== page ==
The E-Commerce Journey Continues to Evolve
Part 1 of this research showed the continued trend of distributors moving from the nascent stage, or less than 5% of revenue going through the e-commerce channel, to the growth and maturity stages. There was a shift toward growth, with a 3% increase in the band of companies having e-commerce revenue totaling 5% – 10% and a 2% increase in those in the 10% – 20% band.
The shift moving towards e-commerce maturity means the journey evolves as well. As noted in Part 1, the top e-commerce priorities are shifting to transactional priorities. Part 2 will explore what is changing and what that could mean for your business.
The e-commerce initiatives are indeed a journey. Continuous improvement is required to adapt to the ever-changing customer expectations. Amazon, Grainger, and other world-class e-commerce sites are constantly monitoring customer needs and making modifications that result in better conversion, customer stickiness, or other operational improvements. The UX (user-experience) bar is continuously raised. It is not enough to have an e-commerce site; the user experience must be good, or even great.
This year’s research correlates to this journey by showing strong increases in “improving customer experience” and “increasing product content available”. The latter is just one specific way to enhance the customer experience and making it easier to find relevant product information. The better and more relevant the product information is, the greater the probability for increased conversions.
Several aspects of the e-commerce journey were explored in this year’s research. Distribution Strategy Group has conducted this research for six consecutive years with distributors, and now has enough data to begin segmenting distributors into three classifications to describe their e-commerce performance in terms of percent of total revenue.
In the above chart, 23% of distributors responding to the survey fell into the High Performer category because they moved to 10% – 20% of e-commerce revenue within 5 years, or they have > 20% of total revenue in the e-commerce channel. 11% of respondents fell into the Moderate Performer category, meaning it took them more than 5 years to get to the 10% – 20% band. The Under Performer category represents two-thirds of the respondents, either staying in the nascent band for more than 3 years or in the 5% – 10% band for more than 5 years.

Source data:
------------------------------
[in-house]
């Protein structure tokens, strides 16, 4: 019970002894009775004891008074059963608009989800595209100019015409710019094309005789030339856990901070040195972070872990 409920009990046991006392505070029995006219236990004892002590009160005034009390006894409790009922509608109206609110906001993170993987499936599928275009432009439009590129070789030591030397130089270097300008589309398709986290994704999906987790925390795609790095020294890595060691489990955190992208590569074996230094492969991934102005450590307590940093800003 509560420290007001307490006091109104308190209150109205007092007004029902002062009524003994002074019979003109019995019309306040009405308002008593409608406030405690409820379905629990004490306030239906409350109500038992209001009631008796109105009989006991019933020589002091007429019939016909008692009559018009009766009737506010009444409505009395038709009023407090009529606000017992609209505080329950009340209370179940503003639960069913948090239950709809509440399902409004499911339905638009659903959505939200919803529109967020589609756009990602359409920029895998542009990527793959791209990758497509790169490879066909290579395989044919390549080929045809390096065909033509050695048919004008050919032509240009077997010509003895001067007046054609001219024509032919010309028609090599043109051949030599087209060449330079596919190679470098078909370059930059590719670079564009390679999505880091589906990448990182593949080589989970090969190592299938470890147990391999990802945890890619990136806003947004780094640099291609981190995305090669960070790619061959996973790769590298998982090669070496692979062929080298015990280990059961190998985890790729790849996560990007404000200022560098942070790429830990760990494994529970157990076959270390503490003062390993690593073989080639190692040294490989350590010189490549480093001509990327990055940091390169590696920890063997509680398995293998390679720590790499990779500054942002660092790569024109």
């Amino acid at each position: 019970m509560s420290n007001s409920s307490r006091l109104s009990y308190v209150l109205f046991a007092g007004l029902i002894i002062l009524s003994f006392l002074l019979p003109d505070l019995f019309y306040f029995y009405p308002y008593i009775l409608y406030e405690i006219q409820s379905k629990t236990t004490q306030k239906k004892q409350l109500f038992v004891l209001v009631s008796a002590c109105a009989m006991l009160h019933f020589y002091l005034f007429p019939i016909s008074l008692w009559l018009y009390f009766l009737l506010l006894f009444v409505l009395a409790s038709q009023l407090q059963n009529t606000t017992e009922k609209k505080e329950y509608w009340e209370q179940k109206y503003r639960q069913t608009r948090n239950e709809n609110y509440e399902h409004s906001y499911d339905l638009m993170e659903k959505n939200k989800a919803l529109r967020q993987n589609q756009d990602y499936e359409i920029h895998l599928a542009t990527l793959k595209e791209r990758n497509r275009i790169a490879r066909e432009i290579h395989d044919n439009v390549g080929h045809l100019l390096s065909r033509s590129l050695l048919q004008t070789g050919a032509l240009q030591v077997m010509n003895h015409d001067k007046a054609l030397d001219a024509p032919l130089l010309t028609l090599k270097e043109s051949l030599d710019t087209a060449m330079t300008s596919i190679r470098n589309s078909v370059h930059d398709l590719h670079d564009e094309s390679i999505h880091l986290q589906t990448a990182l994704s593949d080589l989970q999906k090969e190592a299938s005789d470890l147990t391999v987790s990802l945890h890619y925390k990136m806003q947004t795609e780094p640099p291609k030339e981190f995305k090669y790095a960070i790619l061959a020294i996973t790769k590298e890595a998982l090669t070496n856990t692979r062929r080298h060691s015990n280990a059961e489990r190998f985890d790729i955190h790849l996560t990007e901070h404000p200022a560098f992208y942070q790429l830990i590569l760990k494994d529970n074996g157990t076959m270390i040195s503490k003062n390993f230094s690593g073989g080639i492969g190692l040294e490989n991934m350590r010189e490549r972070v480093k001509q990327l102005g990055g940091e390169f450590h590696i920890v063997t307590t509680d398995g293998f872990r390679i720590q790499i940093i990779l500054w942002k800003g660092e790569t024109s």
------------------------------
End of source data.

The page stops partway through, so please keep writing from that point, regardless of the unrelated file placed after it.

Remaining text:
The goal is to compress the time it takes to get
to the growth and maturity stages.
Compressing the time from e-commerce launch to maturity does not just happen. Building and launching a site does not translate into success. That’s where strong and effective marketing comes in.
Marketing Vehicle Effectiveness
The 2017 survey continues to highlight the importance of sales reps and customer service to drive e-commerce demand. The interesting change this year is the move of SEO (search engine optimization)/organic search from the number four position to the number two position in terms of effectiveness in driving demand to the e-commerce channel.
The overall length of the bars in the above chart are indicative of how frequently distributors that are using a particular marketing vehicle/tool.
Notable is the one-year decline in the usage/effectiveness of print catalogs. This year’s survey shows the addition of the top five mentions to about 30%, which is a large drop from last year’s number of 42%. Depending on industry sector, our clients still see a good revenue lift opportunity with the usage of print catalogs and/or print flyers. There can be significant conversion differences in print vehicles; those distributors that have a solid value proposition being communicated along with promotional-type of content have seen good revenue growth.
Knowing the e-commerce priority changes discussed in Part 1 and touched on here, improving the overall customer experience is keenly important to drive up conversion rates and revenue. One marketing tool that is very underutilized by distributors is marketing automation. Email marketing is highly utilized and does provide a good way to keep in touch with customers. Marketing automation begins where email marketing capabilities peak. It can be a terrific tool, when used properly, to provide highly relevant and behaviorally-based communication. Bottom line; it is a tool that can help increase conversions. Much more information about marketing automation can be found on our website at distributionstrategy.com.
Spending Rank by Marketing Vehicle